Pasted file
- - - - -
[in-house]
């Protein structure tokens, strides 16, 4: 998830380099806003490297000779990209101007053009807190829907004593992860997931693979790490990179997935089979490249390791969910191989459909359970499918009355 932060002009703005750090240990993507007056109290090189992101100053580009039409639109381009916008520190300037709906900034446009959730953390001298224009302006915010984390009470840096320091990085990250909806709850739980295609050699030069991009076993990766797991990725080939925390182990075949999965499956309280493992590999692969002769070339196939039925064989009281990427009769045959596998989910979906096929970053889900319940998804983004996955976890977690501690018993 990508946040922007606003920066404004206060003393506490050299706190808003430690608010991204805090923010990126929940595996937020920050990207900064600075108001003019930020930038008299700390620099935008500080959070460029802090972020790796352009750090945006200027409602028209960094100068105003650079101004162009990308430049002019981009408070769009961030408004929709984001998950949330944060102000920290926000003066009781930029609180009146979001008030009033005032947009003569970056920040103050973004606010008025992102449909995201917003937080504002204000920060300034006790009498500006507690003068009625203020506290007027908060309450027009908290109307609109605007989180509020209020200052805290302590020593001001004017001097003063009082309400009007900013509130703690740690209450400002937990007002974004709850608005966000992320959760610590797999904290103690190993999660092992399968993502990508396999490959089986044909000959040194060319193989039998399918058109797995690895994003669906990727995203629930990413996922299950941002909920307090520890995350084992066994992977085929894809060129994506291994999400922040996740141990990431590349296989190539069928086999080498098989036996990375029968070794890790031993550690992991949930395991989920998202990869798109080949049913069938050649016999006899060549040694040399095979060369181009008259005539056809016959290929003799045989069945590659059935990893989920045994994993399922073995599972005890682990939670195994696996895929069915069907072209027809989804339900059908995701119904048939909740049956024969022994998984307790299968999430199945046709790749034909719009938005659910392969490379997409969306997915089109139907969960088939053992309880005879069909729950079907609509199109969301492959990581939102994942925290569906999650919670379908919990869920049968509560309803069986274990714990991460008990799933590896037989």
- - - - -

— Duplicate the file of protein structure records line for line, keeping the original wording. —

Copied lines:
[in-house]
């Protein structure tokens, strides 16, 4: 998830380099806003490297000779990209101007053009807190829907004593992860997931693979790490990179997935089979490249390791969910191989459909359970499918009355 932060002009703005750090240990993507007056109290090189992101100053580009039409639109381009916008520190300037709906900034446009959730953390001298224009302006915010984390009470840096320091990085990250909806709850739980295609050699030069991009076993990766797991990725080939925390182990075949999965499956309280493992590999692969002769070339196939039925064989009281990427009769045959596998989910979906096929970053889900319940998804983004996955976890977690501690018993 990508946040922007606003920066404004206060003393506490050299706190808003430690608010991204805090923010990126929940595996937020920050990207900064600075108001003019930020930038008299700390620099935008500080959070460029802090972020790796352009750090945006200027409602028209960094100068105003650079101004162009990308430049002019981009408070769009961030408004929709984001998950949330944060102000920290926000003066009781930029609180009146979001008030009033005032947009003569970056920040103050973004606010008025992102449909995201917003937080504002204000920060300034006790009498500006507690003068009625203020506290007027908060309450027009908290109307609109605007989180509020209020200052805290302590020593001001004017001097003063009082309400009007900013509130703690740690209450400002937990007002974004709850608005966000992320959760610590797999904290103690190993999660092992399968993502990508396999490959089986044909000959040194060319193989039998399918058109797995690895994003669906990727995203629930990413996922299950941002909920307090520890995350084992066994992977085929894809060129994506291994999400922040996740141990990431590349296989190539069928086999080498098989036996990375029968070794890790031993550690992991949930395991989920998202990869798109080949049913069938050649016999006899060549040694040399095979060369181009008259005539056809016959290929003799045989069945590659059935990893989920045994994993399922073995599972005890682990939670195994696996895929069915069907072209027809989804339900059908995701119904048939909740049956024969022994998984307790299968999430199945046709790749034909719009938005659910392969490379997409969306997915089109139907969960088939053992309880005879069909729950079907609509199109969301492959990581939102994942925290569906999650919670379908919990869920049968509560309803069986274990714990991460008990799933590896037989």